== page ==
Macaroni and Cheese Hospitality

by Bailey on April 4, 2011 in Hospitality

Here at our house, we take hospitality seriously. The night of my sixteenth birthday party we stayed up on our feet till late hours, putting the finishing touches on the three birthday cakes, the well-dressed tables, the place cards, the tripled menu—everything. Everyone had an amazing time (and my feet hurt like crazy for the next few days).

No doubt about it—a well-planned evening filled with good food and good friends can’t be beat. My mother is my heroine when it comes to hospitality. She knows how to keep her house in shape to receive company with only minimal cleaning, and with our big family, she’s used to feeding crowds. And did I mention we’re perfectionists? We love to have everything just so and unlike any other hospitality experience. (P.S. With several young ones—what can I say? It’s definitely unlike any other hospitality experience.)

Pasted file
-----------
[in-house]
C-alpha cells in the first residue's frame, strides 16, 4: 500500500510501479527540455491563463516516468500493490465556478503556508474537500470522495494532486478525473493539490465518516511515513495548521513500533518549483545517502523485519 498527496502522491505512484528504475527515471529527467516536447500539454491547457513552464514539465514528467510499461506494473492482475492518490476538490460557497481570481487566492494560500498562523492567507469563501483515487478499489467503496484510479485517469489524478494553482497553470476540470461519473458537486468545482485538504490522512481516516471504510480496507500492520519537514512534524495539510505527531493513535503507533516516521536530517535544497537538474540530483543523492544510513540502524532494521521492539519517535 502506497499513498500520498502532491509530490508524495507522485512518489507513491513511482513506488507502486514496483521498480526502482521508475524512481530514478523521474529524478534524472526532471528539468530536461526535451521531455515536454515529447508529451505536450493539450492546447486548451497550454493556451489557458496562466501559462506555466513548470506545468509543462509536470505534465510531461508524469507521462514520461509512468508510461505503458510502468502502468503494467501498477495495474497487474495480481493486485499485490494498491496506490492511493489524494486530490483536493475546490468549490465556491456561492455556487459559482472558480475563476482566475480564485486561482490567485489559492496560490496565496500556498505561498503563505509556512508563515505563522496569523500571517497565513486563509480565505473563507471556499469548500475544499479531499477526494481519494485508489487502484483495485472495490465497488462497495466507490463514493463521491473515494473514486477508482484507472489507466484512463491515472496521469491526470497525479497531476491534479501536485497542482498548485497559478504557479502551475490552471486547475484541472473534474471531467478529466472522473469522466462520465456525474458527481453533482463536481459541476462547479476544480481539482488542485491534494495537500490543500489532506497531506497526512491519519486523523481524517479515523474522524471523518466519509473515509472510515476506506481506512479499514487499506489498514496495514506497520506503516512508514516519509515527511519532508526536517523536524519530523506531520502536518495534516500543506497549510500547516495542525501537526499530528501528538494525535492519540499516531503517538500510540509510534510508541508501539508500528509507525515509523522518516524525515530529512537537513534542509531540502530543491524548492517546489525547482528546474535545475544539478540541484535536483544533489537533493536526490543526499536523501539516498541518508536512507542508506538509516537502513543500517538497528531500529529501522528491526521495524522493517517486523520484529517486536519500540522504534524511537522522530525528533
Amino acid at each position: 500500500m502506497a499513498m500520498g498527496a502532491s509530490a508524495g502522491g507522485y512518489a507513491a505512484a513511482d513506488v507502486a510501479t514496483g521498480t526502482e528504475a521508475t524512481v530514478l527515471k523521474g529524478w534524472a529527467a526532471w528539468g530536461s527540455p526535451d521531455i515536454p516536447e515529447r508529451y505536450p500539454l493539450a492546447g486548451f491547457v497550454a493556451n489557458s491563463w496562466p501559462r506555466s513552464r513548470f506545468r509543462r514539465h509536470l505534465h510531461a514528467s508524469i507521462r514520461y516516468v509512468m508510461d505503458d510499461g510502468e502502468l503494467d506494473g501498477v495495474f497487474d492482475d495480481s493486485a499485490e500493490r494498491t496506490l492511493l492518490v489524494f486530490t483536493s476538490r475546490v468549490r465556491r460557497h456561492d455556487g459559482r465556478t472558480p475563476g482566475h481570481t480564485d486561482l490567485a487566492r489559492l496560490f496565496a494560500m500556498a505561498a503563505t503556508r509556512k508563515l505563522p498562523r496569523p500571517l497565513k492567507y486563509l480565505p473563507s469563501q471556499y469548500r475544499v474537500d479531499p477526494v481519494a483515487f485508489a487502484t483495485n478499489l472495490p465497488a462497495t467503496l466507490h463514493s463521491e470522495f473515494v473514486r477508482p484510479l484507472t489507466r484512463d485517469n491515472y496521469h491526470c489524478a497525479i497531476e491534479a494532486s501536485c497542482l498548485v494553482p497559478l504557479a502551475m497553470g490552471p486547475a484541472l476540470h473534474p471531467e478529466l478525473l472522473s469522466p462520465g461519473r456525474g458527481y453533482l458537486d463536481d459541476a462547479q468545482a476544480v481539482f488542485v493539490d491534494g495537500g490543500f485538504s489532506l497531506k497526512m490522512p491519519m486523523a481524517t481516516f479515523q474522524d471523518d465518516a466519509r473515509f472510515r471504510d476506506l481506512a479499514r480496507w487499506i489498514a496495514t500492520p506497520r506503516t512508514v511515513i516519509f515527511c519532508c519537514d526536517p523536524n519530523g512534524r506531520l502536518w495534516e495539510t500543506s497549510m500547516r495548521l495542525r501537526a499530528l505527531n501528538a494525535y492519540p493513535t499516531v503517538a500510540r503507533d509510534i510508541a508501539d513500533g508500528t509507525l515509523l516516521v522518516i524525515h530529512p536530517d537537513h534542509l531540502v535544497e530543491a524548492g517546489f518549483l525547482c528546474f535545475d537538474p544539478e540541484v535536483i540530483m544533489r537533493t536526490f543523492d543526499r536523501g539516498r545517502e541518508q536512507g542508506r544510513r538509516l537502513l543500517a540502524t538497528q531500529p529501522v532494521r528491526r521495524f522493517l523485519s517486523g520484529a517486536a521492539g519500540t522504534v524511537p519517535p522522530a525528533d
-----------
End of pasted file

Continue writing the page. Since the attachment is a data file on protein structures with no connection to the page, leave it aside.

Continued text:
That’s all very good. The problem comes, however, when that perfectionist mentality gets in the way of the true heart of hospitality. Let me explain.

The other day at church my mother was met with a very bouncy, very excited plea to have so-and-so over for dinner that day. Her bewildered look said, “How did I ever manage sixteen years with this child?” She said—“Well, what will we feed them?”

“Oh, I don’t know. I’ll make something. Please?”